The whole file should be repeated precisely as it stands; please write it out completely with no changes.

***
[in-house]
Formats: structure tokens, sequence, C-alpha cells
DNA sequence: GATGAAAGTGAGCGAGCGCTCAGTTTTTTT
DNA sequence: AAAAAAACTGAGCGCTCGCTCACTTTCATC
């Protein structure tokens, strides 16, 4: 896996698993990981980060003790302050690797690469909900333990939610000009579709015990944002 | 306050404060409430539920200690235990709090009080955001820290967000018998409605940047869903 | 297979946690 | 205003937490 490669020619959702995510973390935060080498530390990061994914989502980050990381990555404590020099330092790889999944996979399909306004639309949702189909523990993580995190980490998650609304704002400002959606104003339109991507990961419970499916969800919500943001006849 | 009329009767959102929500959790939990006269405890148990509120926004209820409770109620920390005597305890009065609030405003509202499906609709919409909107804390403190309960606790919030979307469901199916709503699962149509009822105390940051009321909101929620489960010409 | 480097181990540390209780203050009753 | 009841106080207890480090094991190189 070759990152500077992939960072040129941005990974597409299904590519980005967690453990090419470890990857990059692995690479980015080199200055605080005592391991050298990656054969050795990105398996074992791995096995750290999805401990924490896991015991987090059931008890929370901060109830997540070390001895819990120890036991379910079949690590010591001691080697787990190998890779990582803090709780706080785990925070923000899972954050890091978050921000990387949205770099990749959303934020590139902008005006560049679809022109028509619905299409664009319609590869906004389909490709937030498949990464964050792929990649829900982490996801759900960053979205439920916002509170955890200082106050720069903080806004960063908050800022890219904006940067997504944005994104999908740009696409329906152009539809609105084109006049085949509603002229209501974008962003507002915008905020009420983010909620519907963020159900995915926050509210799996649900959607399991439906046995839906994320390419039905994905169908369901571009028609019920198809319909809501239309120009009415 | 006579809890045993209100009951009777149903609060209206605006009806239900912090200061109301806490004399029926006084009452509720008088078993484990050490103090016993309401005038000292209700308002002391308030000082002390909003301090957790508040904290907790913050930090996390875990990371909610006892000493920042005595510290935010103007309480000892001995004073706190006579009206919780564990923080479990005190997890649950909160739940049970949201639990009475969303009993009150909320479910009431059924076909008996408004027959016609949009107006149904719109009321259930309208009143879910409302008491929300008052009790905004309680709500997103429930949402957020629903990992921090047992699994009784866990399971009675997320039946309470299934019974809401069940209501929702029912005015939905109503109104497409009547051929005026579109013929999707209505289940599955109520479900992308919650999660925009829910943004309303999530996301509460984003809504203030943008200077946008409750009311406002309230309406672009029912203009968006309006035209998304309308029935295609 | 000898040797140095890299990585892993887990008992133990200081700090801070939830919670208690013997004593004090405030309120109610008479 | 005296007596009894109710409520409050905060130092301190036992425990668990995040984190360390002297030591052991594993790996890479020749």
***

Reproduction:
[in-house]
Formats: structure tokens, sequence, C-alpha cells
DNA sequence: GATGAAAGTGAGCGAGCGCTCAGTTTTTTT
DNA sequence: AAAAAAACTGAGCGCTCGCTCACTTTCATC
């Protein structure tokens, strides 16, 4: 896996698993990981980060003790302050690797690469909900333990939610000009579709015990944002 | 306050404060409430539920200690235990709090009080955001820290967000018998409605940047869903 | 297979946690 | 205003937490 490669020619959702995510973390935060080498530390990061994914989502980050990381990555404590020099330092790889999944996979399909306004639309949702189909523990993580995190980490998650609304704002400002959606104003339109991507990961419970499916969800919500943001006849 | 009329009767959102929500959790939990006269405890148990509120926004209820409770109620920390005597305890009065609030405003509202499906609709919409909107804390403190309960606790919030979307469901199916709503699962149509009822105390940051009321909101929620489960010409 | 480097181990540390209780203050009753 | 009841106080207890480090094991190189 070759990152500077992939960072040129941005990974597409299904590519980005967690453990090419470890990857990059692995690479980015080199200055605080005592391991050298990656054969050795990105398996074992791995096995750290999805401990924490896991015991987090059931008890929370901060109830997540070390001895819990120890036991379910079949690590010591001691080697787990190998890779990582803090709780706080785990925070923000899972954050890091978050921000990387949205770099990749959303934020590139902008005006560049679809022109028509619905299409664009319609590869906004389909490709937030498949990464964050792929990649829900982490996801759900960053979205439920916002509170955890200082106050720069903080806004960063908050800022890219904006940067997504944005994104999908740009696409329906152009539809609105084109006049085949509603002229209501974008962003507002915008905020009420983010909620519907963020159900995915926050509210799996649900959607399991439906046995839906994320390419039905994905169908369901571009028609019920198809319909809501239309120009009415 | 006579809890045993209100009951009777149903609060209206605006009806239900912090200061109301806490004399029926006084009452509720008088078993484990050490103090016993309401005038000292209700308002002391308030000082002390909003301090957790508040904290907790913050930090996390875990990371909610006892000493920042005595510290935010103007309480000892001995004073706190006579009206919780564990923080479990005190997890649950909160739940049970949201639990009475969303009993009150909320479910009431059924076909008996408004027959016609949009107006149904719109009321259930309208009143879910409302008491929300008052009790905004309680709500997103429930949402957020629903990992921090047992699994009784866990399971009675997320039946309470299934019974809401069940209501929702029912005015939905109503109104497409009547051929005026579109013929999707209505289940599955109520479900992308919650999660925009829910943004309303999530996301509460984003809504203030943008200077946008409750009311406002309230309406672009029912203009968006309006035209998304309308029935295609 | 000898040797140095890299990585892993887990008992133990200081700090801070939830919670208690013997004593004090405030309120109610008479 | 005296007596009894109710409520409050905060130092301190036992425990668990995040984190360390002297030591052991594993790996890479020749």